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Male Pelvic Pain: What It Means

Friday, 11 Dec 2015 11:20 AM Current | Bio | Archive

Even in the absence of a full-blown attack of prostatitis, which is usually not subtle and is easily diagnosed and treated, prostate pain is fairly common in men.

When no infection is found, it is called prostadynia. It is also known as chronic nonbacterial prostatitis, or chronic pelvic pain syndrome (CPPS).

Unfortunately, when doctors do not know what is causing a problem, we often presume it must be psychological (i.e., "I don't know what's wrong with you, so you must be crazy!"). This is what has occurred with prostadynia.

I suspect that prostadynia often occurs because of subtle infections don't show on standard tests for infection. These include fungal infections and/or other slow growing antibiotic sensitive infections.

In the latter case, the prostate is mildly boggy (indents like a ripe fruit) instead of firm and is tender on examination; to the patient without prostate problems it normally feels like one has to pee, but the prostate is not tender or painful when pressed.

Unfortunately, most doctors consider such an exam normal despite you're having prostate symptoms. These symptoms include urinary urgency without there necessarily being much urine present, and a burning sensation when you urinate. The discomfort is often felt on the tip of the penis.

Because the infection is not overt, most doctors offer no treatment.
My suspicion is that this is indeed an infectious problem in many cases. This suspicion is bolstered by a recent study showing that Mepartricin, an antibiotic with antifungal and anti-parasitic properties given 40 mg a day for two months decreased symptoms in patients by 60 percent.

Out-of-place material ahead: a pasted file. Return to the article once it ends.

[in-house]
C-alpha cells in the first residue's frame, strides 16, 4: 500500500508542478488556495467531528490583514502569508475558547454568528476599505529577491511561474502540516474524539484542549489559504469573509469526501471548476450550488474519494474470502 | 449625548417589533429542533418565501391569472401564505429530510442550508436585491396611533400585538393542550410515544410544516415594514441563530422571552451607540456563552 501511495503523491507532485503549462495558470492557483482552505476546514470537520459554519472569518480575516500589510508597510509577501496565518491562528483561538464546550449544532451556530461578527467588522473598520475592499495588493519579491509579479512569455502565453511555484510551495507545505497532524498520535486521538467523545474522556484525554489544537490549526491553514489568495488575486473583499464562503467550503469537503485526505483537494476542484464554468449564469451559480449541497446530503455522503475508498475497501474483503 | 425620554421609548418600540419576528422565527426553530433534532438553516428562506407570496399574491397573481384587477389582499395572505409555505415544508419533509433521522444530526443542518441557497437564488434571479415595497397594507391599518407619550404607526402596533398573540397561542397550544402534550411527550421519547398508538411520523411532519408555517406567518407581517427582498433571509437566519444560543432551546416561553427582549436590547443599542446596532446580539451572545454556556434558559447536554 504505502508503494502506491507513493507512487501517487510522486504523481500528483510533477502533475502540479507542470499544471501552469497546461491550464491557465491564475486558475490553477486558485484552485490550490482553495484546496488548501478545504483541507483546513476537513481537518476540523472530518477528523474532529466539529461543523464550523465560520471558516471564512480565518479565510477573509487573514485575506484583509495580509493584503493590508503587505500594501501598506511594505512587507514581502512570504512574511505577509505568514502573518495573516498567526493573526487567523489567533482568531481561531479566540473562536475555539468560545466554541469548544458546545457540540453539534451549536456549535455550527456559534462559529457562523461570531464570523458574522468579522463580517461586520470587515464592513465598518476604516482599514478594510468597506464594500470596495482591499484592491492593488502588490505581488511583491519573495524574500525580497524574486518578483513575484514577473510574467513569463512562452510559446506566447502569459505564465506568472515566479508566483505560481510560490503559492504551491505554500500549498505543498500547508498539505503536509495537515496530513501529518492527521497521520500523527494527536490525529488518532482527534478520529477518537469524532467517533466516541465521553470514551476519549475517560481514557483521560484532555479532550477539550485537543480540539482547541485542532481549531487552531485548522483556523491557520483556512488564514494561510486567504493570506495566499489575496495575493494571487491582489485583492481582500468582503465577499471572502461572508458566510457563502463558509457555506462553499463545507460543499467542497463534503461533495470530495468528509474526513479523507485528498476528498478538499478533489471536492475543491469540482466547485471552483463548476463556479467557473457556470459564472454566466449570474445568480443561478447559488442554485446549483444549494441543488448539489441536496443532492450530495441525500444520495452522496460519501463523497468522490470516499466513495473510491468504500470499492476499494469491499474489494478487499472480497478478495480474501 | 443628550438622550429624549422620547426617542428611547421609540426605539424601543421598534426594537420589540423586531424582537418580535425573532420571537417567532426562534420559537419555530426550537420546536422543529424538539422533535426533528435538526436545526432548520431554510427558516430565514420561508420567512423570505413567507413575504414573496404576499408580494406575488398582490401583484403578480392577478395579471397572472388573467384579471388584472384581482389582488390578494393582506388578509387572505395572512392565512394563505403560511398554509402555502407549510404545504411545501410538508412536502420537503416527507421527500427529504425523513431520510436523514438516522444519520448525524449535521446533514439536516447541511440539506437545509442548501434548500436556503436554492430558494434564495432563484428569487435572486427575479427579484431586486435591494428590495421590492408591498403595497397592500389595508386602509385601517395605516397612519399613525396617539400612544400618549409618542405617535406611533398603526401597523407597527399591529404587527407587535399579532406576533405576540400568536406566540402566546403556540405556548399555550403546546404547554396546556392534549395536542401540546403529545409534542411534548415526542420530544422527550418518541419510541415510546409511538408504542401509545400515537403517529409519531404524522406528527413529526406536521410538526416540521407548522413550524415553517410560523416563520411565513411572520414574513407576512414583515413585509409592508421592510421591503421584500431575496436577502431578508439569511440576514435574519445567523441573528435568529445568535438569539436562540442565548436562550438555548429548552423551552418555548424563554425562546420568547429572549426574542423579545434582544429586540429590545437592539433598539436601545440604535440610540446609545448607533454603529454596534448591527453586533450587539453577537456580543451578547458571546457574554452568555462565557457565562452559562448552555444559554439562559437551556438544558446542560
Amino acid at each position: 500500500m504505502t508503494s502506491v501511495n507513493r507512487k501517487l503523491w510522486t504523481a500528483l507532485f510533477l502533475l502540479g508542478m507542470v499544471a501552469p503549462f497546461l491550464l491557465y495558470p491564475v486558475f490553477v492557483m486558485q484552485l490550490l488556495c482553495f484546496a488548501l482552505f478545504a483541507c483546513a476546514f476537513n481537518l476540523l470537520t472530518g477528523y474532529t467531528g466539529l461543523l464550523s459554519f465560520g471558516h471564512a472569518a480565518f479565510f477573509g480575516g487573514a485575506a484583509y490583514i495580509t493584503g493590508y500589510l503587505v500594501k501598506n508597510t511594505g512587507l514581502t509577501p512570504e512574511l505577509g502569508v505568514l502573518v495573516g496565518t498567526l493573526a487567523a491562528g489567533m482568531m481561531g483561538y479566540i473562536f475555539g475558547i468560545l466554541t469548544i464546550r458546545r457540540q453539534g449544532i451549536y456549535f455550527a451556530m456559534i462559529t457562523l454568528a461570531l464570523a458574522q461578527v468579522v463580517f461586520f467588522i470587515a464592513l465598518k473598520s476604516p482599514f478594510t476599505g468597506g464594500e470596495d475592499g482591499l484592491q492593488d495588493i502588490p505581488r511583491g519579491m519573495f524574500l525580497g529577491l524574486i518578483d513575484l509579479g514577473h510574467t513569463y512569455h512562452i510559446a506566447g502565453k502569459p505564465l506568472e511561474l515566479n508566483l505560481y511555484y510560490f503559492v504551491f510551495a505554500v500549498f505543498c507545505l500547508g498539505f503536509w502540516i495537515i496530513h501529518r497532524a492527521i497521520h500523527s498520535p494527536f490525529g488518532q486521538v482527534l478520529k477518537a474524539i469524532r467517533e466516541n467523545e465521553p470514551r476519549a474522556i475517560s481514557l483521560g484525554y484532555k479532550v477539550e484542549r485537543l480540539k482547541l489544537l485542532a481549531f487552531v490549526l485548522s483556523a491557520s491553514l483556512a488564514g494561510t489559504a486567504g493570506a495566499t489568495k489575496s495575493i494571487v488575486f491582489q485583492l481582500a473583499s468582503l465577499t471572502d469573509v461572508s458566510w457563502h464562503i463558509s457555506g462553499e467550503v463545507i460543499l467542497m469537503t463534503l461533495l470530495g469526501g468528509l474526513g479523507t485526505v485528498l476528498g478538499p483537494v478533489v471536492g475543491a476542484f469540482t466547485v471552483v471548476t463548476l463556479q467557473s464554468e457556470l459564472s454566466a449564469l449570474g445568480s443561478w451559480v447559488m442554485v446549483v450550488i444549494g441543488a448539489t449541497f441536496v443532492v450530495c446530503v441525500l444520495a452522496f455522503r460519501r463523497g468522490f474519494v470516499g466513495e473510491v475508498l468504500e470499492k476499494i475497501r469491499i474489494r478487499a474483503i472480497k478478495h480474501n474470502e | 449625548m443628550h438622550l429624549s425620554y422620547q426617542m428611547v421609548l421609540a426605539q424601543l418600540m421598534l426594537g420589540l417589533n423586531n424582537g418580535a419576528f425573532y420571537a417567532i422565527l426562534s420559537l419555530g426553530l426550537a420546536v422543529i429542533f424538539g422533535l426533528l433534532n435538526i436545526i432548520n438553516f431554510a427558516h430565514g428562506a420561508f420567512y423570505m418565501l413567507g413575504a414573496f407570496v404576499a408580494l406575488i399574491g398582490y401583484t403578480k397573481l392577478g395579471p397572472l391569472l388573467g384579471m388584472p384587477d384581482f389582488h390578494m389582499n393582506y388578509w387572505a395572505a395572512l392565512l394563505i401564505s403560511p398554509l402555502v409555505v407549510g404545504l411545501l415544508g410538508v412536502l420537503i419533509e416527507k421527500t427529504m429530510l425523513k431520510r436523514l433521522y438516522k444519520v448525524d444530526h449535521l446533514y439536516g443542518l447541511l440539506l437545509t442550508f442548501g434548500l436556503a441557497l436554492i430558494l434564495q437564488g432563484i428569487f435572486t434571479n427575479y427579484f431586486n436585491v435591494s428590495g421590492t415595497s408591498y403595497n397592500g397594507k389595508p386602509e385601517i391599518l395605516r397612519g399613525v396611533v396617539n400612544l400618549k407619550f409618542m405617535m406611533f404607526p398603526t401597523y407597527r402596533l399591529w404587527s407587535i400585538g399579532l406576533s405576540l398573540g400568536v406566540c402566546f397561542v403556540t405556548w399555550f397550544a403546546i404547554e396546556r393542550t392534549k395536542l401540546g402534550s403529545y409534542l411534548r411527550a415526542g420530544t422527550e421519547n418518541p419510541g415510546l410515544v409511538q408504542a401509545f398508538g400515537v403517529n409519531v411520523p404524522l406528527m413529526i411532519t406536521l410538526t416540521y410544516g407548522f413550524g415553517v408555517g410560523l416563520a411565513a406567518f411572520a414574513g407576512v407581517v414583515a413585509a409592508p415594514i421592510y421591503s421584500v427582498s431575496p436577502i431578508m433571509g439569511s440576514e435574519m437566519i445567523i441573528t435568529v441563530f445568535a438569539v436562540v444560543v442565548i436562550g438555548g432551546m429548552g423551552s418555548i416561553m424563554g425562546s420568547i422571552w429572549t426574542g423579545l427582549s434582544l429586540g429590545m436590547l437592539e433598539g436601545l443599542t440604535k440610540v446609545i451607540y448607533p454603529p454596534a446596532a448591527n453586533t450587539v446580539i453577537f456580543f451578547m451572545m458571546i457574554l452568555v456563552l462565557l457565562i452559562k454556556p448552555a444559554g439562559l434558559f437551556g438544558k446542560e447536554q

The study does not totally support infection as the cause, however, because the medication also lowers estrogen levels in the prostate and can work in that way as well. In the study, the authors theorized that lowering estrogen caused the improvement.

My experience, however, shows that patients also improve with antibiotics and antifungals that do not lower estrogen. Treatment needs to be given for many months, since anti-infectious agents have difficulty getting into the prostate. Medications that help urine flow in prostate enlargement (called alpha blockers; e.g., Flomax), also help prostadynia when combined with the antibiotics.

The bioflavonoid vitamin quercetin, at 500 mg twice a day, also decreases prostate symptoms in both prostadynia and prostatitis.

In one study, 30 men with severe prostadynia lasting an average of 11 years were treated with either Quercetin 500 mg twice a day or a placebo for one month. There was an average 37 percent decrease in symptoms with over two thirds of patients feeling they gained a meaningful benefit.

Though sometimes frustrating, prostadynia can be treated.

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Even in the absence of a full-blown attack of prostatitis, which is usually not subtle and is easily diagnosed and treated, prostate pain is fairly common in men.
prostatitis, prostadynia, pain, quercetin
Friday, 11 Dec 2015 11:20 AM
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